Article Text

Extended report
Randomised comparison of initial triple DMARD therapy with methotrexate monotherapy in combination with low-dose glucocorticoid bridging therapy; 1-year data of the tREACH trial
  1. P H de Jong1,
  2. J M Hazes1,
  3. H K Han2,
  4. M Huisman3,
  5. D van Zeben3,
  6. P A van der Lubbe4,
  7. A H Gerards4,
  8. B van Schaeybroeck5,
  9. P B de Sonnaville6,
  10. M V van Krugten6,
  11. J J Luime1,
  12. A E Weel1,2
  1. 1Department of Rheumatology, University Medical Center, Rotterdam, The Netherlands
  2. 2Department of Rheumatology, Maasstad Hospital, Rotterdam, The Netherlands
  3. 3Department of Rheumatology, Sint Francicus Gasthuis Hospital, Rotterdam, The Netherlands
  4. 4Department of Rheumatology, Vlietland Hospital, Schiedam, The Netherlands
  5. 5Department of Rheumatology, Albert Schweitzer Hospital, Dordrecht, The Netherlands
  6. 6Department of Rheumatology, Admiraal de Ruyter Hospital, Goes & Vlissingen, The Netherlands
  1. Correspondence to Dr Pascal Hendrik Pieter de Jong, Department of Rheumatology, University Medical Center, Erasmus MC, Room Na850, Postbus 2040, Rotterdam 3000 CA, The Netherlands; p.h.p.dejong{at}erasmusmc.nl

Abstract

Objectives To compare 1-year clinical efficacy of (1) initial triple disease-modifying antirheumatic drug therapy (iTDT) with initial methotrexate (MTX) monotherapy (iMM) and (2) different glucocorticoid (GC) bridging therapies: oral versus a single intramuscular injection in early rheumatoid arthritis.

Methods In a single-blinded randomised clinical trial patients were randomised into three arms: (A) iTDT (methotrexate+sulfasalazine+hydroxychloroquine) with GCs intramuscularly; (B) iTDT with an oral GC tapering scheme and (C) MTX with oral GCs similar to B. Primary outcomes were (1) area under the curve (AUC) of Health Assessment Questionnaire (HAQ) and Disease Activity Score (DAS) and (2) the proportion of patients with radiographic progression.

Results 281 patients were randomly assigned to arms A (n=91), B (n=93) or C (n=97). The AUC DAS and HAQ were respectively −2.39 (95% CI −4.77 to −0.00) and −1.67 (95% CI −3.35 to 0.02) lower in patients receiving iTDT than in those receiving iMM. After 3 months, treatment failure occurred less often in the iTDT group, resulting in 40% fewer treatment intensifications. The difference in treatment intensifications between the arms required to maintain the predefined treatment goal remained over time. No differences were seen between the two GC bridging therapies. Respectively 21%, 24% and 23% of patients in arms A, B and C had radiographic progression after 1 year. Patients receiving iTDT had more adjustments of their medication owing to adverse events than those receiving iMM.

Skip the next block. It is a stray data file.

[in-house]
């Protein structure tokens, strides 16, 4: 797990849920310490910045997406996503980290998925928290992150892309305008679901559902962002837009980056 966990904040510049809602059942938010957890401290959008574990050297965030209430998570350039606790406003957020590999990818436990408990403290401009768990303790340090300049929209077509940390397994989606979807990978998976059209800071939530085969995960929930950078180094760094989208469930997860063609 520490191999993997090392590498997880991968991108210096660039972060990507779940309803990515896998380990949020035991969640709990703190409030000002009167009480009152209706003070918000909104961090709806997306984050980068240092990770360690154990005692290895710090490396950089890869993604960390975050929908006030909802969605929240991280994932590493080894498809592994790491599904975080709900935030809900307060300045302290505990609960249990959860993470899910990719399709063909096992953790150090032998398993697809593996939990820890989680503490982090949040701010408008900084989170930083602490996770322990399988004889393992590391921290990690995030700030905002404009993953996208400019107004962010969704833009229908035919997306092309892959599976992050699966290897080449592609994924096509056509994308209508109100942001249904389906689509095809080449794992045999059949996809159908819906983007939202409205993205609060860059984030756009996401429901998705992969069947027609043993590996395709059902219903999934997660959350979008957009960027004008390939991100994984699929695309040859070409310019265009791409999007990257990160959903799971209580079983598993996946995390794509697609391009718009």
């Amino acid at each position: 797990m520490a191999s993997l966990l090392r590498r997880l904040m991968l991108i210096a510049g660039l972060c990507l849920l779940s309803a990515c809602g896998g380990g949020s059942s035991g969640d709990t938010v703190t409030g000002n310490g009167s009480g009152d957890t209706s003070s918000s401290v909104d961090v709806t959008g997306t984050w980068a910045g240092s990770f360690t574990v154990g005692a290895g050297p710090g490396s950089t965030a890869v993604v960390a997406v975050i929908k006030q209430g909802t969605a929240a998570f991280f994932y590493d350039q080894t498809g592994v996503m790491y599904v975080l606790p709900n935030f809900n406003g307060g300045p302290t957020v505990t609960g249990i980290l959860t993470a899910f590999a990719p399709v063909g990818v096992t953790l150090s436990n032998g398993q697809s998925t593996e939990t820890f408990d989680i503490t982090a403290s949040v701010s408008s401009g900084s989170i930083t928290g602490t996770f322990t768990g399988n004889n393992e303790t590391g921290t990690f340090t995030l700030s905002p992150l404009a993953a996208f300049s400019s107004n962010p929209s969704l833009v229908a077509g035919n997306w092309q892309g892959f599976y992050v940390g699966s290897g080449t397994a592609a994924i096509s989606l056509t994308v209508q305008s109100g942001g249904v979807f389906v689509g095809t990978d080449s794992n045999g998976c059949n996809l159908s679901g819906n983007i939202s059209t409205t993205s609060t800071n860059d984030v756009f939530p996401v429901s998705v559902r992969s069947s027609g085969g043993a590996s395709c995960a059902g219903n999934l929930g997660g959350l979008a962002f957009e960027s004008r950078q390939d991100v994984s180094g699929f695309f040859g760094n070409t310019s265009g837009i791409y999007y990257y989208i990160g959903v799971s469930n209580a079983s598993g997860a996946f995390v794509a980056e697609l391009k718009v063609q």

Conclusions Treatment goals are attained more quickly and maintained with fewer treatment intensifications with iTDT than with iMM. However, no difference in radiographic progression is seen. Both GC bridging therapies are equally effective and, therefore, both can be used.

Trial registration number ISRCTN26791028.

  • Rheumatoid Arthritis
  • DMARDs (synthetic)
  • Early Rheumatoid Arthritis
  • Treatment

This is an Open Access article distributed in accordance with the Creative Commons Attribution Non Commercial (CC BY-NC 3.0) license, which permits others to distribute, remix, adapt, build upon this work non-commercially, and license their derivative works on different terms, provided the original work is properly cited and the use is non-commercial. See: http://creativecommons.org/licenses/by-nc/3.0/

View Full Text

Statistics from Altmetric.com

Supplementary materials

  • Supplementary Data

    This web only file has been produced by the BMJ Publishing Group from an electronic file supplied by the author(s) and has not been edited for content.

    Files in this Data Supplement:

Request Permissions

If you wish to reuse any or all of this article please use the link below which will take you to the Copyright Clearance Center’s RightsLink service. You will be able to get a quick price and instant permission to reuse the content in many different ways.